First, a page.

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Commentary on Uranium Forensics 

By Lucas Royland

In May 2004 the United States Government reported, based on the analysis of the isotope Uranium 234 (U234) that Libya had obtained uranium from North Korea.

While the ratio of U235 and U238 is the same for virtually all natural uranium, the abundance of U234 varies among uranium mines, allowing the origin of the uranium to be determined, in principle. The following analysis shows, however, that the concentration of U234 can be varied enough to obscure the origin of the uranium. Thus, the Libyan uranium might be from North Korea or from some source that doctored the uranium to cover its provenance. We considered three different approaches, each with contingent degrees of feasibility.A more technical version can be found here.

  Simple Mixing of Samples from Different Mines

The concentration of U234 in a natural deposit is dependent on many factors. The age of the rock, amount of ground water, water permeability of rocks, and assorted geological factors all play a part in altering this concentration. Since the processes dependent on these factors and the half life of U234 (2.445×105 years) affect concentration over geologic time periods, unique and relatively unchanging amounts tend to exist in specific deposits. It should also be noted that even deposits in the same mine can vary in the U234 amount [1].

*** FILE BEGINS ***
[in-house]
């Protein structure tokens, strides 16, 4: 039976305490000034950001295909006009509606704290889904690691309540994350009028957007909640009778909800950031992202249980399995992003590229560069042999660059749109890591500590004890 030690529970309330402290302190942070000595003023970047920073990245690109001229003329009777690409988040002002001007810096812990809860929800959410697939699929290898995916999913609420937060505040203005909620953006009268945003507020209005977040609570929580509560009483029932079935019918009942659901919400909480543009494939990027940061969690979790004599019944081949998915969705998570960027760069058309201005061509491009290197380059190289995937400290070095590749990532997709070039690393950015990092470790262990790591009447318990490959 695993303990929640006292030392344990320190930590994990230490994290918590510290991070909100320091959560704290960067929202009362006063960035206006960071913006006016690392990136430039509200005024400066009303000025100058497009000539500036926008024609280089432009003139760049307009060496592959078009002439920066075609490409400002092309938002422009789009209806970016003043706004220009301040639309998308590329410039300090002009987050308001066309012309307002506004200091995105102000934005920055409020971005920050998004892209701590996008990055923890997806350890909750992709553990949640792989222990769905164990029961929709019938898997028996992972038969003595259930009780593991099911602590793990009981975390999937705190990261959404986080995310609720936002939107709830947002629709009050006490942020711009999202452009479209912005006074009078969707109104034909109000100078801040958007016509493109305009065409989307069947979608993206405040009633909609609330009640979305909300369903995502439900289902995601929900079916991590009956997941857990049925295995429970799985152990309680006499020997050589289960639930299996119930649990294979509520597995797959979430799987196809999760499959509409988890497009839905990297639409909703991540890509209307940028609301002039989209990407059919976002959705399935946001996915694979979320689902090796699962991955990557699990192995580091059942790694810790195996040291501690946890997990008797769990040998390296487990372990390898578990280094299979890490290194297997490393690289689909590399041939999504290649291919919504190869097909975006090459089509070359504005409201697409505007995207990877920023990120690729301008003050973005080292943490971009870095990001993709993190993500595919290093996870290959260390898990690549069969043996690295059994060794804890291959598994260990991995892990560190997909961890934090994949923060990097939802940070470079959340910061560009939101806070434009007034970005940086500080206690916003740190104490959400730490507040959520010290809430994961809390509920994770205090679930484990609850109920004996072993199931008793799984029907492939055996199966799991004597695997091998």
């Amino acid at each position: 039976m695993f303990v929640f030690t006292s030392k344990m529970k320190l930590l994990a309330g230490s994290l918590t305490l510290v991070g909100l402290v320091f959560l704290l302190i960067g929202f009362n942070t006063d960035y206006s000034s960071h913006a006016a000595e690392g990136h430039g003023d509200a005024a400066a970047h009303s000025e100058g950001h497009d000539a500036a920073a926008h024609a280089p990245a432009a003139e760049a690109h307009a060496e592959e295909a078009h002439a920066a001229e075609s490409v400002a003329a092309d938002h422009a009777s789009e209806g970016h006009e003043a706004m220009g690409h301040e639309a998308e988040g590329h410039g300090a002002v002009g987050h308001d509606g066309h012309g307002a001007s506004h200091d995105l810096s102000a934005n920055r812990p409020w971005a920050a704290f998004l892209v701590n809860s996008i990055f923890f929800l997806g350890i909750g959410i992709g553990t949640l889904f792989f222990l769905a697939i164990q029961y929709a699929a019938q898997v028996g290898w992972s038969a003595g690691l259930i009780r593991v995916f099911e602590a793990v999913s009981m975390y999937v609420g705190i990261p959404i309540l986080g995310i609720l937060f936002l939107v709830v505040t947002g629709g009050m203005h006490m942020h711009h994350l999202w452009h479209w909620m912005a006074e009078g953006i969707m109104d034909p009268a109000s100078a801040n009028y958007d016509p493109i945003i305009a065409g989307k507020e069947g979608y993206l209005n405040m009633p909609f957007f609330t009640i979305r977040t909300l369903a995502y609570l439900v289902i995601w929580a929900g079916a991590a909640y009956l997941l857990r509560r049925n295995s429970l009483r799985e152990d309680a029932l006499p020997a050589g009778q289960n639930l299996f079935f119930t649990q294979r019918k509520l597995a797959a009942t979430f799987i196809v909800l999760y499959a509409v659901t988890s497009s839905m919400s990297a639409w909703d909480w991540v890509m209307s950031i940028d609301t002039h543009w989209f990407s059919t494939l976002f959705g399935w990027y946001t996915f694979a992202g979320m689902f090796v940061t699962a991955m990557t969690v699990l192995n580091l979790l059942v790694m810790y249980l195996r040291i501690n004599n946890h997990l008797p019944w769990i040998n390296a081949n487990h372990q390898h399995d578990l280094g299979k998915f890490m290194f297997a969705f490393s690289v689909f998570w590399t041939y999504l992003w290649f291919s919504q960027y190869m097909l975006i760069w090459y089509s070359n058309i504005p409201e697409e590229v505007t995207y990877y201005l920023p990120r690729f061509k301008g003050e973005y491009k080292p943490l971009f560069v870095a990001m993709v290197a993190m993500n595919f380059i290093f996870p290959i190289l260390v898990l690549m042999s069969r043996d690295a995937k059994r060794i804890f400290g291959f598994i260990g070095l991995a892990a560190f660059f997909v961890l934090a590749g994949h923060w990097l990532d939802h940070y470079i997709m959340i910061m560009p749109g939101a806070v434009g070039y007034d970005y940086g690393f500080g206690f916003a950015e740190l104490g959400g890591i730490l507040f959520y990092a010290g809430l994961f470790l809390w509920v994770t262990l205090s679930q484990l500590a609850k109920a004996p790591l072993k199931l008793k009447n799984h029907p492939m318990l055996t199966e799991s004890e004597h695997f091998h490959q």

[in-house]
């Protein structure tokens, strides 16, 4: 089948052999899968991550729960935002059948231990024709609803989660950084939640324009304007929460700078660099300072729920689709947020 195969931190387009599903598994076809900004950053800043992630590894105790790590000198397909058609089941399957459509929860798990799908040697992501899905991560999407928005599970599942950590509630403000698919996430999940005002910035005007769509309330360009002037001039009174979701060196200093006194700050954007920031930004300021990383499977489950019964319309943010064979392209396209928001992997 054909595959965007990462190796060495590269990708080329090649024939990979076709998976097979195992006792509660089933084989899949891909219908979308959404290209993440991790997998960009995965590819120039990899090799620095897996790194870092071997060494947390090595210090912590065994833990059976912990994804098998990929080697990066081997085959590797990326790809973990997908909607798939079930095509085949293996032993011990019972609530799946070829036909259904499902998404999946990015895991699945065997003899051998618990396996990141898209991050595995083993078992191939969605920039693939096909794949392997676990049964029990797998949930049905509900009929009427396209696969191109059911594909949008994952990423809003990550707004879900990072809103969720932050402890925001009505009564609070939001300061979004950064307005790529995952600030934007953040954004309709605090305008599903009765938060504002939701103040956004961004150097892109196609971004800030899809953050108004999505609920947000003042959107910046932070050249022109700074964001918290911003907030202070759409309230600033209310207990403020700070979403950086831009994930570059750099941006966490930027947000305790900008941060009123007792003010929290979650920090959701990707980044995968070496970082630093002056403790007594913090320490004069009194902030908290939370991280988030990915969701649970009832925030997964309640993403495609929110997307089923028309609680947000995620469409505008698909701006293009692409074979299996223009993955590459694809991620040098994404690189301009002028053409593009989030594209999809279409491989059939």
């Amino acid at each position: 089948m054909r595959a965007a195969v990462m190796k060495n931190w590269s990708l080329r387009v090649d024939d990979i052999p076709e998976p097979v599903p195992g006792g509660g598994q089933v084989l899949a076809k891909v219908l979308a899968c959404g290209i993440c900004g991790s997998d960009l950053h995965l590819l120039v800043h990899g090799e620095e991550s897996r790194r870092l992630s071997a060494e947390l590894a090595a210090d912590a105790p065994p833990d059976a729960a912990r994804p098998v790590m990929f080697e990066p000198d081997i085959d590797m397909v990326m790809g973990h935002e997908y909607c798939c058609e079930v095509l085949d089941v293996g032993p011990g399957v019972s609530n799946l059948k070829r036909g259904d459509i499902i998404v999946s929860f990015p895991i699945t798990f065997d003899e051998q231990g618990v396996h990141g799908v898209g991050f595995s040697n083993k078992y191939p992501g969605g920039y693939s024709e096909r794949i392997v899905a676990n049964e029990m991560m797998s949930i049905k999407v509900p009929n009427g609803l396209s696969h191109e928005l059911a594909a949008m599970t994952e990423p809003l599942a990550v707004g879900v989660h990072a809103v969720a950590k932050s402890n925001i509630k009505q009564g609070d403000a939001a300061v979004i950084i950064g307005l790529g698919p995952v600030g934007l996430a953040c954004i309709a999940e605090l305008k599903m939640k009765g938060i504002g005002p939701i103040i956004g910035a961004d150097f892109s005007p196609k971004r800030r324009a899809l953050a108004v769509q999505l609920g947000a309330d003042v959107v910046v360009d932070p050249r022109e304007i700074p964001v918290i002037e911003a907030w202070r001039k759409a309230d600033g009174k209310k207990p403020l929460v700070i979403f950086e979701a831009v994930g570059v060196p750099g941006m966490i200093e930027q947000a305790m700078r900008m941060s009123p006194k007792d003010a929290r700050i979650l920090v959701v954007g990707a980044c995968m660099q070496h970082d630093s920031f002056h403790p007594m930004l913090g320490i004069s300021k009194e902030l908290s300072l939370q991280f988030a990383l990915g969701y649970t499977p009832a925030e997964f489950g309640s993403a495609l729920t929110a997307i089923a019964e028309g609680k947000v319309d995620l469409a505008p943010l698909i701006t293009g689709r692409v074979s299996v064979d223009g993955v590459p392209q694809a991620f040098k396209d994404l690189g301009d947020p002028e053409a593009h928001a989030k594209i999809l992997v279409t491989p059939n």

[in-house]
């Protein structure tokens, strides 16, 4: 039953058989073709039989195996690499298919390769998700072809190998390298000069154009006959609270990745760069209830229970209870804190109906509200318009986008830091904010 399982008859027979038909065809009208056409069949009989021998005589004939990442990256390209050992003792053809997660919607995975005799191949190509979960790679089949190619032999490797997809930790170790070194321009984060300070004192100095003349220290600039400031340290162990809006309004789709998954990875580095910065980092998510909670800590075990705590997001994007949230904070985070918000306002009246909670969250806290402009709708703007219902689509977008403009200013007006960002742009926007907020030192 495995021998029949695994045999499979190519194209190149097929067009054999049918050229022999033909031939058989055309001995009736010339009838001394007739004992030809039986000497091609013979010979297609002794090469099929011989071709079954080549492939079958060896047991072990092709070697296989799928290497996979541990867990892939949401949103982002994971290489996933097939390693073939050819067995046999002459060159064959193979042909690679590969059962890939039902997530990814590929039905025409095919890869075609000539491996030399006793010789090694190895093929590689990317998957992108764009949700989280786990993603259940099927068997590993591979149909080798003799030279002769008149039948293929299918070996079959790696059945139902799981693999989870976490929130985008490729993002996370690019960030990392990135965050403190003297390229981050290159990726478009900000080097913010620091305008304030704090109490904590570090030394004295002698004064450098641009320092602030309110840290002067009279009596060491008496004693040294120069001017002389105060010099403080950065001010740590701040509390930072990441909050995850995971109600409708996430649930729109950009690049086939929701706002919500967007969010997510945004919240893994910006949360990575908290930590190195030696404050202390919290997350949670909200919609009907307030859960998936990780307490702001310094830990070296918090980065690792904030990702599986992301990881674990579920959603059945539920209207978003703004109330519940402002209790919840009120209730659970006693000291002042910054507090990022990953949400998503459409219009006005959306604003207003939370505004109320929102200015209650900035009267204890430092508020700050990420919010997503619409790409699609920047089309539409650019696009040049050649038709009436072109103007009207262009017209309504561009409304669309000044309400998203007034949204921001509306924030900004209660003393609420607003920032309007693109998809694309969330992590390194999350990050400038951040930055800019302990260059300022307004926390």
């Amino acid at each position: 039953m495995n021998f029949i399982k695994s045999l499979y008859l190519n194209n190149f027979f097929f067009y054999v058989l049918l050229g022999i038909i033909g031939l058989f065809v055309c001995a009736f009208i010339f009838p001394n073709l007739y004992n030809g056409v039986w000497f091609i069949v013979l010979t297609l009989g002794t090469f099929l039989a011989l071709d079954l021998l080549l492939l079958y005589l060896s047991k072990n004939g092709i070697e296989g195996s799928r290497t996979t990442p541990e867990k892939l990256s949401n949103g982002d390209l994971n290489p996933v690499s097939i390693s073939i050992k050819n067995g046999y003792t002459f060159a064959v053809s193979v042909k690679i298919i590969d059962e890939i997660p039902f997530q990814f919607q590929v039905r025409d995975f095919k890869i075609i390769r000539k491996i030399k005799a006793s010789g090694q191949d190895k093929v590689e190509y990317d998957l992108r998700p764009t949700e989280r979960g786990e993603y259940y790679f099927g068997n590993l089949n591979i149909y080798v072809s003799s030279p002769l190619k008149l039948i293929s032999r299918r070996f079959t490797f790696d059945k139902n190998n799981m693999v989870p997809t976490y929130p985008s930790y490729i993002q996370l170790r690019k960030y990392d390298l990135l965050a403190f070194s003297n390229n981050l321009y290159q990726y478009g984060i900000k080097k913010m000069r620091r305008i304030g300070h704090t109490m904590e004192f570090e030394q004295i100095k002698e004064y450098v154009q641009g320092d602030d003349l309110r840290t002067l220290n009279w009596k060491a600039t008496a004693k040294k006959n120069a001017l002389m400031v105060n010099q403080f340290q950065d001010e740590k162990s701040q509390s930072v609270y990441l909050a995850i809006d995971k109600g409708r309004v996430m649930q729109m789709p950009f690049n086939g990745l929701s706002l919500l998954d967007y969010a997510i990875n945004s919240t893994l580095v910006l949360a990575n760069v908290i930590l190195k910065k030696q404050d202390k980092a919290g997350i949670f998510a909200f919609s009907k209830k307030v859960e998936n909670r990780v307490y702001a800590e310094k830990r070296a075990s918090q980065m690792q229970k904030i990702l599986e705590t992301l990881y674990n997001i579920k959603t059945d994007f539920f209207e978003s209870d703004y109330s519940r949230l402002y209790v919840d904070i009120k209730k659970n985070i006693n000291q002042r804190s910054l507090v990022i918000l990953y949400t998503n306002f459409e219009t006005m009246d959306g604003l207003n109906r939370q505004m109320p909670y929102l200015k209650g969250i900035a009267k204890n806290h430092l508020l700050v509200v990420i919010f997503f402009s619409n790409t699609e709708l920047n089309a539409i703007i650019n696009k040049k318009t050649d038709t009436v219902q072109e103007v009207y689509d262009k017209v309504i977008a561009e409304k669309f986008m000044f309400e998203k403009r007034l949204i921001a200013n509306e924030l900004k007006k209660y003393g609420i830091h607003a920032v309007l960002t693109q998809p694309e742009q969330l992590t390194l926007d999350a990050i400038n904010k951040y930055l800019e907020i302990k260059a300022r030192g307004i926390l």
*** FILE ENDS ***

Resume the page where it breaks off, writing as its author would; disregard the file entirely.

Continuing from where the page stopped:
There are a number of uranium mines around the world. Uranium taken from all mines has a world-wide average U234 concentration of about 53.8 parts per million (ppm) and varies over a range from 48.4 to 62.1 ppm among different mines [1].

Given two samples of natural Uranium, one with a concentration of U234 equal to cA and one with a concentration of U234 equal to cB, it is possible to combine amounts of these two samples to yield a resultant sample with any concentration in between cA and cB. This means that a composite sample can be produced, from natural sources, inside the range 48.4 to 62.1 ppm if adequate amounts of ore from different source mines are involved.